Greece may not need debt haircut

By Hugo Dixon
August 17, 2015

The author is a Reuters Breakingviews guest columnist. The opinions expressed are his own.

Euro zone doesn’t need political union

By Hugo Dixon
August 3, 2015

The Greek crisis has given new life to a superficial argument: that the euro zone isn’t working because its monetary union hasn’t been accompanied by fiscal and political union.

The optimist’s guide to Greece

By Hugo Dixon
July 27, 2015

The author is a Reuters Breakingviews guest columnist. The opinions expressed are his own.

Greek deal leaves bitter aftertaste

By Hugo Dixon
July 13, 2015

The author is a Reuters Breakingviews guest columnist. The opinions expressed are his own.

Greece will struggle to stay in euro

By Hugo Dixon
July 5, 2015
An anti-austerity 'No' voter waves a flag with the name of Prime Minister Tsipras as he celebrate the results of the first exit polls in Athens

An anti-austerity ‘No’ voter waves a flag with the name of Prime Minister Alexis Tsipras as he celebrate the results of the first exit polls in Athens, Greece, July 5, 2015. REUTERS/Marko Djurica

How to jump Greece’s next debt hurdle

By Hugo Dixon
July 3, 2015

The author is a Reuters Breakingviews guest columnist. The opinions expressed are his own.

How to jump Greece’s next debt hurdle

By Hugo Dixon
July 3, 2015

Hugo Dixon is Editor-at-Large, Reuters News. The opinions expressed are his own.

Greece’s debt issues are acute. They could explode on July 20. Some way needs to be found to defuse the dangers.

Greeks choose between bad and terrible

By Hugo Dixon
July 2, 2015

Hugo Dixon is Editor-at-Large, Reuters News. The opinions expressed are his own.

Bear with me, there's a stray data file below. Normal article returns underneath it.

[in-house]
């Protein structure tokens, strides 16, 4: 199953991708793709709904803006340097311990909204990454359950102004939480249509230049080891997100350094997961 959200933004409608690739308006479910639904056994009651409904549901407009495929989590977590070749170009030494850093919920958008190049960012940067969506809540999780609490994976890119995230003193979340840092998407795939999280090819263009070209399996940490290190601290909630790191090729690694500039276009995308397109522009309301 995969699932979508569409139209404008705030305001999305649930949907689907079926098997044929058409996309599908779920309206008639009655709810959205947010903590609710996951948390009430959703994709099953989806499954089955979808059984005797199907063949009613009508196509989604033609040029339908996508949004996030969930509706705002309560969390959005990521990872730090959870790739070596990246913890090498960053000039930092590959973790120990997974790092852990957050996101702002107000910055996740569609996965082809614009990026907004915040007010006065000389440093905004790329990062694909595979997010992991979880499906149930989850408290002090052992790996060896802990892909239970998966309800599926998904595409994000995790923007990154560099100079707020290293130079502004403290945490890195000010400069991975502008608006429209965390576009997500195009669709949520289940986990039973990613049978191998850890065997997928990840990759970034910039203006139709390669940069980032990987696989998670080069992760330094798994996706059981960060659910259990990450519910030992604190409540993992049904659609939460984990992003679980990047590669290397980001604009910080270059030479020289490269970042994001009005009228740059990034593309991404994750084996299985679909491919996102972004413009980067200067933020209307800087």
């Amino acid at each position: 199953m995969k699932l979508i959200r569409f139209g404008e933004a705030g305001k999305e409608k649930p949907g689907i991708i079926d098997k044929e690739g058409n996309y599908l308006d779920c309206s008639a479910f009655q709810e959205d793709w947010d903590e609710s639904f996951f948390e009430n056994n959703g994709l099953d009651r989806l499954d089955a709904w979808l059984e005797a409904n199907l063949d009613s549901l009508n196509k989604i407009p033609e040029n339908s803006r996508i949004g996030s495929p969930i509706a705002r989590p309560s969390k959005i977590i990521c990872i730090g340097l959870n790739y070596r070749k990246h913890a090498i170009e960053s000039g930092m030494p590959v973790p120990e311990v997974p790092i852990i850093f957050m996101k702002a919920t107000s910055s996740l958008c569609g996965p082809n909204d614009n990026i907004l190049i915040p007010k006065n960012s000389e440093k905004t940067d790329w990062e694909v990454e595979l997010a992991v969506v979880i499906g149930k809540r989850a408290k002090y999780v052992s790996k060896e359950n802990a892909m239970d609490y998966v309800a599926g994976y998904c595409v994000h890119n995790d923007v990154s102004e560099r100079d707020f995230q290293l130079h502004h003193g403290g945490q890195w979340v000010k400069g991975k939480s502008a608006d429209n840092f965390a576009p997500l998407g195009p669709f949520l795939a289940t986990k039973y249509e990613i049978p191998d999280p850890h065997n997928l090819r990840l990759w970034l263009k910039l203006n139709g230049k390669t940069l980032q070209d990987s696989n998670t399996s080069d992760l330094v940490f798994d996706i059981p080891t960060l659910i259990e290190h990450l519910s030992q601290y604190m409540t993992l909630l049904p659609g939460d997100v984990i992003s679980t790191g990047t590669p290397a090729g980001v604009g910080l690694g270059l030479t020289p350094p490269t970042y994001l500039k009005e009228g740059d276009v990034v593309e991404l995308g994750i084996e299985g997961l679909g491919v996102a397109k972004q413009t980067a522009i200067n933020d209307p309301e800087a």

The Greeks have to choose between the bad and the truly ugly in Sunday’s referendum. If I was Greek – and I’m not, although I speak the language and had a Greek great-grandmother – I would plump for the bad option, voting “Yes”.

Tsipras looks like he is crumbling

By Hugo Dixon
July 1, 2015

It looks like Alexis Tsipras is crumbling.

After the banks closed and public opinion started moving against him, the Greek prime minister seems desperate for a deal with his creditors. Athens has now defaulted to the International Monetary Fund, adding to the pressure. But it is not clear lenders will cut him any slack. They may prefer to deal with his successor.

The big fat Greek blame game

By Hugo Dixon
June 22, 2015

Hugo Dixon is Editor-at-Large, Reuters News. The opinions expressed are his own.

If Greece collapses, there will be giant dollops of blame to go round. The biggest ones will stick on whoever behaves most unreasonably in the standoff between Athens and its creditors, which could easily end in default and disaster.